Plans to transform Wakefield’s derelict Rutland Mills site into a new leisure complex have been approved.
London-based firm Tileyard Studios has been given permission to regenerate the old industrial buildings by the city’s waterfront, which have been empty since 1999, into a series of shops, bars, restaurants and a creative arts space.
The plans, which have been several years in the making, could create around 800 jobs, developers say.
The scheme, which is scheduled to be completed in three phases during the next four years, will see three listed buildings demolished and a further six refurbished.
Speaking at a meeting of Wakefield Council’s planning committee , Katie Tonkinson, on behalf of the applicant said: “We anticipate that this development has the potential to create 800 new jobs.
“There has been significant investment in the premises already and as such we ask you to approve this application in order to safeguard these exciting plans for regeneration.”
In their recommendation to councillors to approve the plans, the Planning Inspector had acknowledged concern about the alterations to listed buildings, but said that harm caused to the site would be “less than substantial”.
It added: “Overall, the wider public benefits are considered to clearly outweigh
the identified harm in the overall planning balance.”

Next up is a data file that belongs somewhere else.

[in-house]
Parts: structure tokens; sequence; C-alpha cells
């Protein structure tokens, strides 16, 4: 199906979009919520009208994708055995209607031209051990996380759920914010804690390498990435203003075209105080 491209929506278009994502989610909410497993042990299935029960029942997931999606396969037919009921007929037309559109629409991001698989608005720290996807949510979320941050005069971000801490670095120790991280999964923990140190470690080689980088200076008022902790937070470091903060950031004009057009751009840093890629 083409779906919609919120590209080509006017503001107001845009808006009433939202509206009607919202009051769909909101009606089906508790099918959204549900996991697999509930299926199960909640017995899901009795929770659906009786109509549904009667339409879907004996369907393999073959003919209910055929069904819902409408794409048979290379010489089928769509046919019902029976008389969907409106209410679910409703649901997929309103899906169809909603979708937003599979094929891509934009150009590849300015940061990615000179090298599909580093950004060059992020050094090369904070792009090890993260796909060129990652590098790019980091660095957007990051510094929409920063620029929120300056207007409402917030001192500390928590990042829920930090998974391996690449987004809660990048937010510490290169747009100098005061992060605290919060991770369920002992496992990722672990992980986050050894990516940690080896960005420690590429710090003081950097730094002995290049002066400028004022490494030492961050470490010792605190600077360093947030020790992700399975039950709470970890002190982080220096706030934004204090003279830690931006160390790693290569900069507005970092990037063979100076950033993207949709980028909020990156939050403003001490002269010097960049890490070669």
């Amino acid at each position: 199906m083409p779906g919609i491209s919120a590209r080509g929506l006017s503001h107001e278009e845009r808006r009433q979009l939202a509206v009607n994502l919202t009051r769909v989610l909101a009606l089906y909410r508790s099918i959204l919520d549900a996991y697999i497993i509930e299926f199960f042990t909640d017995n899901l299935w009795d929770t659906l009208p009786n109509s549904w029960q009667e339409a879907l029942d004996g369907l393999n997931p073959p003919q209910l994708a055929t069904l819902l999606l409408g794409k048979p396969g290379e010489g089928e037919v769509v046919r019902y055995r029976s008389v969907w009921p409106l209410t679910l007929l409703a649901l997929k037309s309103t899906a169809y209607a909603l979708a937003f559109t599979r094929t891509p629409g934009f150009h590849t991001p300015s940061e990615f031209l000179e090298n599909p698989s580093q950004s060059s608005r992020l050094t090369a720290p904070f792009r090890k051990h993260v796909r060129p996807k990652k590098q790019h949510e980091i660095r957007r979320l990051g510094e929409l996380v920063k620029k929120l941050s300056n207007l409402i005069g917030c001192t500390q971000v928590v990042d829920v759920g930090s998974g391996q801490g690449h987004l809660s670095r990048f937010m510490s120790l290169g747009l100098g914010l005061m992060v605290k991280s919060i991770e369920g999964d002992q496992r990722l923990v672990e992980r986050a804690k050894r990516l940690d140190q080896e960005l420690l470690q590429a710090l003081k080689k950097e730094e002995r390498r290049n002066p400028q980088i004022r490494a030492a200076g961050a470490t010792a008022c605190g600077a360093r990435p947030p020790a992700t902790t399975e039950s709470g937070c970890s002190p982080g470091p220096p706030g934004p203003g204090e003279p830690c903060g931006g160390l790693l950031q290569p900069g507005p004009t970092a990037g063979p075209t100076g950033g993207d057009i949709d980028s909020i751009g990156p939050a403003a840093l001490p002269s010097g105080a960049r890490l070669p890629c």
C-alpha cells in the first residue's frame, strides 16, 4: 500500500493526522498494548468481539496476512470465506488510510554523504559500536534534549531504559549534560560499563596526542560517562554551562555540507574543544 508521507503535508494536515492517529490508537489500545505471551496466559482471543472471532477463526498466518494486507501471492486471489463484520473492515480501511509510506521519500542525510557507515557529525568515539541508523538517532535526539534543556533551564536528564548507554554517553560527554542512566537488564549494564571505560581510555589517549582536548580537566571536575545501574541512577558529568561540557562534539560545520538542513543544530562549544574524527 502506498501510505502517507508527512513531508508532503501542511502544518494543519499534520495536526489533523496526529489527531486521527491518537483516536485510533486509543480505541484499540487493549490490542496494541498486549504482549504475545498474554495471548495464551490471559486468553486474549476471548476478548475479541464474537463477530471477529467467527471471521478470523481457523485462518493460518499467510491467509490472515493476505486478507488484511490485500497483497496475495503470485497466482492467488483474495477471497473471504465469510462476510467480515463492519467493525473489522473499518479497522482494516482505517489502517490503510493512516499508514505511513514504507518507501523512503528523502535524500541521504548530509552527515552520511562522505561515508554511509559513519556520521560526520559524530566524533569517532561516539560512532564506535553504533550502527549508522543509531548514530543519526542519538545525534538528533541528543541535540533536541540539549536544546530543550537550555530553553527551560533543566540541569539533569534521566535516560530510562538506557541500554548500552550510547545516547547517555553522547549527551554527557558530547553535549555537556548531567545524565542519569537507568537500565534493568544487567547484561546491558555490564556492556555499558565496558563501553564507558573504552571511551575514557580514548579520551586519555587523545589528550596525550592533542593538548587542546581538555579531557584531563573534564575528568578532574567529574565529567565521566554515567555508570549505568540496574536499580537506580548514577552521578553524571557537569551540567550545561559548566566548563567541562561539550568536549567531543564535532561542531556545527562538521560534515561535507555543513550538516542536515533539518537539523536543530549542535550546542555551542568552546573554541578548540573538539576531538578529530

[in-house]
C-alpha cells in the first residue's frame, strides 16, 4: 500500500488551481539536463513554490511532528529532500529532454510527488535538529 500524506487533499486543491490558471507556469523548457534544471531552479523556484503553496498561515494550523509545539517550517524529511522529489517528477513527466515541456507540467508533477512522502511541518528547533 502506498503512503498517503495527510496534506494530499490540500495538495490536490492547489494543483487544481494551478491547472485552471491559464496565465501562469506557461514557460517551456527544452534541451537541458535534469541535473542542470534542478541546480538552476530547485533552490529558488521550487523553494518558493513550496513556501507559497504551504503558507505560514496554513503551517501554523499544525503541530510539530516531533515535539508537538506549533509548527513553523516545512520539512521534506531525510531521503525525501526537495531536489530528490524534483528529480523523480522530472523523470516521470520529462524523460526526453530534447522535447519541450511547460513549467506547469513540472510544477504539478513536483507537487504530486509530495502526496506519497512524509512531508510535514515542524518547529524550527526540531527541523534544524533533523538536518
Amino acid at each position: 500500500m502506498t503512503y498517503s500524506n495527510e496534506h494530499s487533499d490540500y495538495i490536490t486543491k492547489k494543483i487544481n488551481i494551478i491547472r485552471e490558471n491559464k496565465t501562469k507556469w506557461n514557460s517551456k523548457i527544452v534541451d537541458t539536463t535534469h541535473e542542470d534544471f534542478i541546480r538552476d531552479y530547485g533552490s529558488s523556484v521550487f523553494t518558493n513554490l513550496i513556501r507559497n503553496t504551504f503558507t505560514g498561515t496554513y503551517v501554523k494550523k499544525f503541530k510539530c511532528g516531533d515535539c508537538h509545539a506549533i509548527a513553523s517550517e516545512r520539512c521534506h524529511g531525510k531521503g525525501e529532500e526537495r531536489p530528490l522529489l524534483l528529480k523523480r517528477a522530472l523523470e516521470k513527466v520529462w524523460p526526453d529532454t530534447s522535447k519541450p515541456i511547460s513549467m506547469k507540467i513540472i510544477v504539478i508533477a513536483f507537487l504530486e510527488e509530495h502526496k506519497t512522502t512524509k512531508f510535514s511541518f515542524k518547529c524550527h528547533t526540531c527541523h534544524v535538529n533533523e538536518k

Knottingley ward councillor Glenn Burton said the scheme was a “win-win” for Wakefield.
He said: “We are talking about heritage buildings here. I think if these buildings hadn’t been classed under “listed” they wouldn’t be there now.
“I notice that the Wakefield Civic Society are 100 per cent behind the application despite the loss of some heritage use.
“I do think it’s the only way we are going to be able to preserve it (the site).”
Despite expressing reservations about the planned demolition of one of the listed buildings, Coun Kathryn Scott said she believed the outcome of the scheme would be “fantastic.”
And Coun Elaine Blezard said: “We’ve got a brilliant thing here. It’s a very big scheme.”
The proposals were passed with a condition that the applicants increase the number of disabled parking bays at the complex, after it was revealed that just two of proposed 162 spaces had been designated for mobility-impaired drivers.
Developers say the first phase of construction will be completed by the end of next year, with the second and third stages finished in 2021 and 2022 respectively.